Scientific Name: Marmota monax
Abundance: Locally abundant
Groundhog Range Expansion Map (1985-2020)
Species Profile (PDF)
Juvenile groundhog (Wikipedia)
The groundhog is the largest member of the squirrel family. It has a broad rounded body with short powerful legs and a short, flat, bushy tail. The face has a blunt nose, small rounded ears, and medium sized eyes. White incisors protrude from the mouth. It is generally a grizzled brown, grayish-brown, or reddish-brown in color. The feet, top of the head and tail are darker and the stomach is lighter than the rest of the body. Adult body size is from 16-32 inches long and the tail is from 3-10 inches long. Weights vary from 4-14 pounds.
The groundhog is a terrestrial mammal that prefers to seek cover in its underground burrow. However it is a good swimmer and can also climb trees to escape danger.
The groundhog is often referred to as a woodchuck, a name derived from the Indian word "wuchak." Its most common claim to fame is "groundhog day." According to legend, the groundhog emerges from hibernation each year on February 2. If the sun is out, it sees its shadow, becomes frightened, and re-enters the burrow for another six weeks of hibernation, thus forecasting six more weeks of winter weather. If the day is cloudy, it emerges from hibernation to enjoy an early spring.
Learn more by reading the Groundhog species profile.
The groundhog is considered a nongame species with an open season for hunting; however, it can only be trapped during the regulated trapping season. No bag limits for either season.
Hunting regulations (PDF)
Trapping regulations (PDF)
Groundhogs have adapted well to human activities such as agriculture and urban development and are often seen as a nuisance because they forage on crops and gardens and burrow on people’s properties.
Groundhogs can be hunted year-round and have no bag limit, so they may be removed at any time via approved hunting methods.
In residential areas where use of firearms is prohibited, trapping may be an option. Groundhogs may be trapped during the regulated trapping season, or outside of the trapping season by acquiring a free depredation permit from the NCWRC. Licensed wildlife damage control agents can provide direct assistance with wildlife removals for a fee.
Groundhogs can be excluded from small areas such as backyard gardens and under buildings by simple fencing. Install a 3-4-foot-high fence of hardware cloth or chicken wire with a 1-foot underground footer and at least 1 foot at the top that will wobble when the woodchuck attempts to climb it. A single strand of electric wire 4 inches off the ground on the outside of a non-electric fence can provide additional deterrence. (Picture) Similar fencing can be installed against buildings to prevent groundhogs and other burrowing animals from gaining access. Motion-detecting sprinklers can also be used to deter groundhogs from small areas.
Groundhogs often chose an area with overhead cover for their main burrow entrance, so it is not uncommon for them to burrow under buildings if they can get access. Fortunately, though groundhog burrow systems are complex, and can amount to up to 50 feet of total tunnel length, they typically do not cause significant damage to building foundations, and some homeowners are happy to let them stay. Groundhogs that are just starting to dig a burrow can be deterred by placing large stones or bricks into the new entrance repeatedly until the animal decides to go elsewhere. If a groundhog already has an established burrow, enticing it to move elsewhere can be extremely difficult. Groundhog burrow systems typically have many entrances, and new ones can always be created if needed. Hazing methods meant to get the groundhog to leave the area entirely nearly always fail because, when harassed, the animal will typically just retreat into its burrow and wait for the danger to pass. If one burrow entrance becomes unusable, the groundhog will typically just dig it back out or build another one elsewhere. You may be able to get a groundhog to stop using a particular tunnel by installing a wire mesh barrier over the entrance, but keep in mind that the groundhog may be able to dig around it. Another consideration is accidentally trapping the groundhog inside its burrow. Only attempt to block a burrow entrance when groundhogs are normally active and they are not likely to be raising young. The best time to install groundhog barriers is in the early spring (March) when they are first emerging from their winter dens, or in late summer after young are weaned (August).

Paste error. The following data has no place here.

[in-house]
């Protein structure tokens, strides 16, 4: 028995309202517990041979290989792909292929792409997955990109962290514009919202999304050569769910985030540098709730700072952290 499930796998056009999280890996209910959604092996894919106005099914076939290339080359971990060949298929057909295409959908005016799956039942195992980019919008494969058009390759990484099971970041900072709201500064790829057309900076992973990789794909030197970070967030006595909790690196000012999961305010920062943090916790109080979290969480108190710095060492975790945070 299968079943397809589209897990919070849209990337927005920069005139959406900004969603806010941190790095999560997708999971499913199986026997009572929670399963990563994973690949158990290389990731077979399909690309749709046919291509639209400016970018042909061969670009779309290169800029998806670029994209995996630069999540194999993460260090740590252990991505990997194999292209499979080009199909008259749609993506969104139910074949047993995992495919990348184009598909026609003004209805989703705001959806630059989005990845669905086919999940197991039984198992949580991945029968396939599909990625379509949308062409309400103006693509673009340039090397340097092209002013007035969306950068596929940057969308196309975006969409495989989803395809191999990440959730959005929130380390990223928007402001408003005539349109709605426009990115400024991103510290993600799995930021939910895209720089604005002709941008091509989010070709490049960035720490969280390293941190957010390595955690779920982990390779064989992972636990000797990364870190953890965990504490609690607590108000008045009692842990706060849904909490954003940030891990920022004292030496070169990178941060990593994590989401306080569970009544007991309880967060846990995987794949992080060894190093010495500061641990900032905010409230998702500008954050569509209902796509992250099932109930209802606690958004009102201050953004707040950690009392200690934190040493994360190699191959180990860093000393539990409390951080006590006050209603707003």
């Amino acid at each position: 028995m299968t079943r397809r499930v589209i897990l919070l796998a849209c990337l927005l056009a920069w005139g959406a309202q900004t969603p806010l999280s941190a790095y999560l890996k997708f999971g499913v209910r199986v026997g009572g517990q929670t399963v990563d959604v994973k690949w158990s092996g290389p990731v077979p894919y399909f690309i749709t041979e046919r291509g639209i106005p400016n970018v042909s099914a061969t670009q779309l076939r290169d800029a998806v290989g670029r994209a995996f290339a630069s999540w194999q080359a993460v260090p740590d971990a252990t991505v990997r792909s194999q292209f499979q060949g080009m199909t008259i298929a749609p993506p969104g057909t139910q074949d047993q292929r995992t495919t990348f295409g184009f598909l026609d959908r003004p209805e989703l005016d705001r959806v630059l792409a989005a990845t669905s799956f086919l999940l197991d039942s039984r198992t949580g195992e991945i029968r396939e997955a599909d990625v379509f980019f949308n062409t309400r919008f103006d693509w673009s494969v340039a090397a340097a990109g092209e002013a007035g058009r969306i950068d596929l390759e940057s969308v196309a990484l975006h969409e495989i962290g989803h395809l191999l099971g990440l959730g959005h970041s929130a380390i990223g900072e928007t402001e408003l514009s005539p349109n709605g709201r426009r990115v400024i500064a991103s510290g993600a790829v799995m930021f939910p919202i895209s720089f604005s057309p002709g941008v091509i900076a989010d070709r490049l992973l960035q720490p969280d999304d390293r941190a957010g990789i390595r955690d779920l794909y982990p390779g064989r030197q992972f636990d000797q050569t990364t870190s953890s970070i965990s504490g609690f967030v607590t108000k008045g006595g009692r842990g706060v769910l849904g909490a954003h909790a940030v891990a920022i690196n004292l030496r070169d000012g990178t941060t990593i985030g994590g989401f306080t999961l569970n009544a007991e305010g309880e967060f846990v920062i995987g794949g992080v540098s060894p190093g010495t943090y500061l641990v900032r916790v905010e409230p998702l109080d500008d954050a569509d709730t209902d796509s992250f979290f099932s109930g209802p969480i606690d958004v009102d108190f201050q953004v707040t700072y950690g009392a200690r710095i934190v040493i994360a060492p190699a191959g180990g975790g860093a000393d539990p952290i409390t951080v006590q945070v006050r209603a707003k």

Groundhogs cannot be relocated in North Carolina. Trapped groundhogs must be either euthanized or released at the site of capture.
North Carolina Wildlife Resources Commission biologists monitor trends in the groundhog population from several sources, most of which rely on cooperation from trappers. These sources include annual surveys to licensed trappers, reports from Wildlife Damage Control Agents, and observations provided by the public.
If you have seen a groundhog outside the current range in North Carolina, please report this observation to the NC Wildlife Helpline: 866-318-2401.
Groundhog species profile